Daniel’s Diary is the kind of novel I have never read before. Intriguing and engrossing as the book is, Rajeshwari Chauhan has made sure that her readers don’t feel bored while reading the novel. Yes- It is that interesting. Narrated in an impeccable way, you would find it hard to let go until you reach the last page.

The characters are portrayed in a manner so good that they seem to be talking to you themselves. Mrinalini, an animal spirited girl, works for an organization that is famous for renovation of medieval paintings. She ends up restoring paintings at a Palace at Sumangarh. There she meets Arvindsinh, the owner of the palace; Surajsinh, the chauffer; Suzan, Arvindsinh’s friend; Laxmansinh, Arvindsinh’s paternal uncle and Bubbles, along with many other people. The story is about how the protagonists go for a treasure hunt, getting their clues from Daniel’s Diary named ‘Safina’. ‘Safina’ was the biography of a Portuguese traveler- Daniel D’Souza, who had come to India with his sister Mary in 1566 AD. Emperor Akbar referred to Daniel as Dinyaal Shah. He made him the head of the ‘Mussawar- Khana’. His diary would sail you to the sixteenth century India, crossing the sea when Akbar ruled, his personal life and many other things I won’t disclose right now.
 
History has always been boring to me and when I heard that the novel has history in it, I thought it’s going to bore me and nothing else. But now, after reading the novel, I realize how much I would have regretted not reading such a good book. An easy read, as you proceed with the story, you’d find your mind playing a movie with all the characters seeming just real.
 
This is the kind of novel, I felt upset after completing because somewhere in my heart, I just wanted it to go on and on. I wish the author writes a sequel to it. Just the right amalgam of love, satire, emotions, suspense and everything. A book I didn’t regret. A book you won’t regret. So, Readers, if you’re looking to read something different than the present day romance, go for it. I bet you won’t be disappointed. A book worth reading!
 
I wish the author heartiest congratulations on the book and the best of luck.
 
 

Sadia Riaz Sehole - Scholar/writer, Lahore - Pakistan

 Synesthesia and ventriloquism at its peak… 

       It is such a delight to digitize my review of Daniel’s Diary and clique it for its readers. As I flipped through the pages of the book, I realized a film playing in my head. Everything seemed too real, as it was happening to me. The emotions, the feelings, they seemed intense as they were when the events actually happened.
 
Turning one page after another led me to a dimly lit room with silence as a component of the atmosphere/setting of the novel. The easel stood in the centre. A black canvas was propped upon it. The artist (narrator) with a brush (pen) in hand gazed at it, as if lost in the very thought of painting perfectly the closely knitted trajectory of ‘star crossed’ lovers namely, Akbar-Jodha, Daniel-Maya and Surajsinh-Mrinalin.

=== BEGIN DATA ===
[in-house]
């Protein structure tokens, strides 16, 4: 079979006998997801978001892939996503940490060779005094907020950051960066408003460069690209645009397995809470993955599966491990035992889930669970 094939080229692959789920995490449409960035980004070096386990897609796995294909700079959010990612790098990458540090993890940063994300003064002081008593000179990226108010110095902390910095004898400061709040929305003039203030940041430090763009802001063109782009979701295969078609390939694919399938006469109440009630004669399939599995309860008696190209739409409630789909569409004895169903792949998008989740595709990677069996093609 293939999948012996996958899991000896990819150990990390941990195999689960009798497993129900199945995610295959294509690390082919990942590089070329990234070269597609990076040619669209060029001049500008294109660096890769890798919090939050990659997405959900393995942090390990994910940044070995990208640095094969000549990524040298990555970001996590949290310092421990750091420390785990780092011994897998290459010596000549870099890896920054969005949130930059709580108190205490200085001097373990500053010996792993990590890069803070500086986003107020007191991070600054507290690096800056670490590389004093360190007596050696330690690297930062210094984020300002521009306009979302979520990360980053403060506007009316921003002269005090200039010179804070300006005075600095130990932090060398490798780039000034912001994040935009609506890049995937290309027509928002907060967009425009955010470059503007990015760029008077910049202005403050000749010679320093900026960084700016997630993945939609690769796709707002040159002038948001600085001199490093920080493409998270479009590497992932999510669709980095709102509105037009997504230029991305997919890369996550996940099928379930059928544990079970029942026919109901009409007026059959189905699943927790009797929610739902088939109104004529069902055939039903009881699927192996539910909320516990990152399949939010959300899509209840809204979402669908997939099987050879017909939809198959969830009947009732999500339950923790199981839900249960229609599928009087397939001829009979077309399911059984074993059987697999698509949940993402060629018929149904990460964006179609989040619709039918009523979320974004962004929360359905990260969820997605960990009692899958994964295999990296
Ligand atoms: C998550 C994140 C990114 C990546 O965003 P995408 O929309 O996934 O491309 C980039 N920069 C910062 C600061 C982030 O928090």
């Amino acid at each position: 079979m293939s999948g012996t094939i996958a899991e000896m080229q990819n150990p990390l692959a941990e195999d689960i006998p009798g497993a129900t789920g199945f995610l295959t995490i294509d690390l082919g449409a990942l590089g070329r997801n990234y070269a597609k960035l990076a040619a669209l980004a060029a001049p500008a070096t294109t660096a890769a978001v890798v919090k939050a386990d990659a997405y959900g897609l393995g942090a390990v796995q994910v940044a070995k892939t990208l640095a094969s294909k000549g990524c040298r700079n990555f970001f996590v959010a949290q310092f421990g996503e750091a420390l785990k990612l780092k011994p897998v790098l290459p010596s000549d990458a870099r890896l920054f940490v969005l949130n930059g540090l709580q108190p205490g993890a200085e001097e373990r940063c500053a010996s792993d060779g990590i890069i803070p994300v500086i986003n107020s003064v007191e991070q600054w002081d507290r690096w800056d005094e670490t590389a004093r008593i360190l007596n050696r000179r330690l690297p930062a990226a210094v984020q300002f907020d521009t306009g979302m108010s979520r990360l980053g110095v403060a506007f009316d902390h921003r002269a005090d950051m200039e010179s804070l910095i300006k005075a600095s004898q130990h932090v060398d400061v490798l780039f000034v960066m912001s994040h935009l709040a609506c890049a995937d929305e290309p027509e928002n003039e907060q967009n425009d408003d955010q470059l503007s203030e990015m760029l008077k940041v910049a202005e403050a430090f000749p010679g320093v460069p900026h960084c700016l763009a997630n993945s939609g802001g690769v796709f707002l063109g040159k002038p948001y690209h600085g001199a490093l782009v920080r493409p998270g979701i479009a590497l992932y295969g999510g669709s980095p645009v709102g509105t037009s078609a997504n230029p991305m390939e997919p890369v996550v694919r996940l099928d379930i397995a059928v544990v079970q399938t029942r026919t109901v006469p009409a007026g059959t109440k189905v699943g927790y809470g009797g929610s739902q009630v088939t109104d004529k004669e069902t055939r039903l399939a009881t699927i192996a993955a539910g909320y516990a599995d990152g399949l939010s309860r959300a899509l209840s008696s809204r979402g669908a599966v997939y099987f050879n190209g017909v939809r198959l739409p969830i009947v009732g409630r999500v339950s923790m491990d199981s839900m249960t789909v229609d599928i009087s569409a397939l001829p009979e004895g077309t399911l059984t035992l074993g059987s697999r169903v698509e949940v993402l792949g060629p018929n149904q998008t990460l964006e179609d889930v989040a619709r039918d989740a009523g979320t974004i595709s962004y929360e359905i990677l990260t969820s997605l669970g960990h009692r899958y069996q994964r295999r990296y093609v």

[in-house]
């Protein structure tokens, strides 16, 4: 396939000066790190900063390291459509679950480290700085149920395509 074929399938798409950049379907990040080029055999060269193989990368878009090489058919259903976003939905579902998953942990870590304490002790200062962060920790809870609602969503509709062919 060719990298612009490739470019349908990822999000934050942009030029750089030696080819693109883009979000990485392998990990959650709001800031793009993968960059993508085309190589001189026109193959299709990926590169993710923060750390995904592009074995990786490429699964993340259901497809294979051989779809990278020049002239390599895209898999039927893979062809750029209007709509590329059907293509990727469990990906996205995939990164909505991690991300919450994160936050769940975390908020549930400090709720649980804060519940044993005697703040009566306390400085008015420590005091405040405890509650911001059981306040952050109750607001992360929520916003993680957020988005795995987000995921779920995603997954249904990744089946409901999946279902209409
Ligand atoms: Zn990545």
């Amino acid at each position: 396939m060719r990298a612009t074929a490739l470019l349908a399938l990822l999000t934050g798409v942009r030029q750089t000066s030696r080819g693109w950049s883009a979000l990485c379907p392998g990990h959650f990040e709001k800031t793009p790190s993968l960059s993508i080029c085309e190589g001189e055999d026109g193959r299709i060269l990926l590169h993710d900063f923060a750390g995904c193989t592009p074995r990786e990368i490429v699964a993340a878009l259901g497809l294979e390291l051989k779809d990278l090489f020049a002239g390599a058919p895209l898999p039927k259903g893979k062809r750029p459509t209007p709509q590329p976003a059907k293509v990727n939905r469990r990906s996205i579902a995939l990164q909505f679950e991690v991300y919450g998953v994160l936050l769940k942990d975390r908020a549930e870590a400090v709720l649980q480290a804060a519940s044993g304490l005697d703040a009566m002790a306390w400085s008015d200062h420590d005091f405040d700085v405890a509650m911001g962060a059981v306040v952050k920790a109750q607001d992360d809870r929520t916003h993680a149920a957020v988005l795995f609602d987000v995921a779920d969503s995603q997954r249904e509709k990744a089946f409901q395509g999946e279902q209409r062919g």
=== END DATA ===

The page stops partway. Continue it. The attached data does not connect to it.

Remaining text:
The setting and the story took me into its trance and I wake up from somnambulance long after I finished its reading. Mrinalini is set forth by ‘Revival’ organization to restore medieval paintings those will later be displayed in the hotel of Arrow and his vocal wife, Suzan. Her curious nature leads her to unravel the history and mystery of Maya’s murder and Daniel’s forlorn death in dungeon through Daniel’s diary, “Safina” found at Rang-mahal.
 
A pendulum of narration oscillating between past and present takes its readers from Purtugal to Goa, Agra to Sumangarh. The story has a ideal blend of romance, thriller and suspense. The spontaneous use of Verses lends the book a lyrical quality. It is a literally enriching piece of writing appealing to all human senses through a remarkable use of painting, poetry and history.
 
Lives at micro scale seem interwoven with history at macro level. Synasthesia and ventriloquism appears to be at its peak in Daniel’s Diary. Use of untranslated words and expressions from native and non-native languages, and cultural enriched continental setting gives it an indigenous as well as a universal flavor.
 
The book to me is the author’s requiem and a lover’s dream; a heart’s passion and a paramour’s affection; obstreperous yet serene and innocuous yet phantasm, in essence it is efflorescent. I wind up by congratulating the author of the book for the uphill task that has been accomplished through Daniel’s Diary.
 
To overlook the book that over took me as its reader would be out of question. Happy Reading! 
 
 

Dr Sasiprabha Ps - Writer/Poet

 An admirable job in portraying purely Indian situation keeping the soul of English intact!   

       A writer succeeds in the true sense when his / her imagination conquers the sense of reality of the readers, dragging them to another world, another time period or another level of emotions which they havnt ever thought of and leave them there for a while! Congratulations to Rajeshwari Chauhan, author of Daniel's Diary for this is exactly what she has done ! Now a days rarely an Indian book do justice to the language called English, giving the reason that the story and situations are Indian and so we can do anything with the language in name of 'Indianisation'... Here the author has done an admirable job in portraying purely Indian situations keeping the soul of language intact! 
 
Perfect flow of story, well edited, altogether feeding both the emotional & intellectual aspects of the reader, who longs for a standard and different reading, to the fullest! A book that stands out with its head holding high in a market flooded with so called romantic chick-lits!
 
All the very bests to the author and waiting for her next masterpiece!
 
 

Meenu Mehrotra - Writer

 In a market swarmed recently with low grade fiction, Daniel’s Diary stands tall for its maturity and quality of narrative, structure and story…